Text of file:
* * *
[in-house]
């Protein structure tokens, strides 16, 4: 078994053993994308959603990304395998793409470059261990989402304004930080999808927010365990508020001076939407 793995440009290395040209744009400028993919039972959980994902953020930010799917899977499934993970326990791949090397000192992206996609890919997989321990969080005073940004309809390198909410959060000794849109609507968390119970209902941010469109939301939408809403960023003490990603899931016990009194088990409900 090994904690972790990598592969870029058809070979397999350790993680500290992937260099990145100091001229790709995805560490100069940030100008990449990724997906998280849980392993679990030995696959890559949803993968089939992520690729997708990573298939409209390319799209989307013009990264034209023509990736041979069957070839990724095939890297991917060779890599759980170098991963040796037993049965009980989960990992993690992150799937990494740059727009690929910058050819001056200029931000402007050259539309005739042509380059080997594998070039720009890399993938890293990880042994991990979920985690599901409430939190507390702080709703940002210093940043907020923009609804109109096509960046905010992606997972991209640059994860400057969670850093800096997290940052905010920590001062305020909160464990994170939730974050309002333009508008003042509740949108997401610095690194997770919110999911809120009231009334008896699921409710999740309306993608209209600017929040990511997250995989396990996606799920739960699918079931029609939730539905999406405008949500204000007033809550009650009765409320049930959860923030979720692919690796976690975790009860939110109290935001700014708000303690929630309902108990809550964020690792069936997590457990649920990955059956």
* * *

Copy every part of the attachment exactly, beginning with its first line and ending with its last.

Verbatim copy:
[in-house]
């Protein structure tokens, strides 16, 4: 078994053993994308959603990304395998793409470059261990989402304004930080999808927010365990508020001076939407 793995440009290395040209744009400028993919039972959980994902953020930010799917899977499934993970326990791949090397000192992206996609890919997989321990969080005073940004309809390198909410959060000794849109609507968390119970209902941010469109939301939408809403960023003490990603899931016990009194088990409900 090994904690972790990598592969870029058809070979397999350790993680500290992937260099990145100091001229790709995805560490100069940030100008990449990724997906998280849980392993679990030995696959890559949803993968089939992520690729997708990573298939409209390319799209989307013009990264034209023509990736041979069957070839990724095939890297991917060779890599759980170098991963040796037993049965009980989960990992993690992150799937990494740059727009690929910058050819001056200029931000402007050259539309005739042509380059080997594998070039720009890399993938890293990880042994991990979920985690599901409430939190507390702080709703940002210093940043907020923009609804109109096509960046905010992606997972991209640059994860400057969670850093800096997290940052905010920590001062305020909160464990994170939730974050309002333009508008003042509740949108997401610095690194997770919110999911809120009231009334008896699921409710999740309306993608209209600017929040990511997250995989396990996606799920739960699918079931029609939730539905999406405008949500204000007033809550009650009765409320049930959860923030979720692919690796976690975790009860939110109290935001700014708000303690929630309902108990809550964020690792069936997590457990649920990955059956």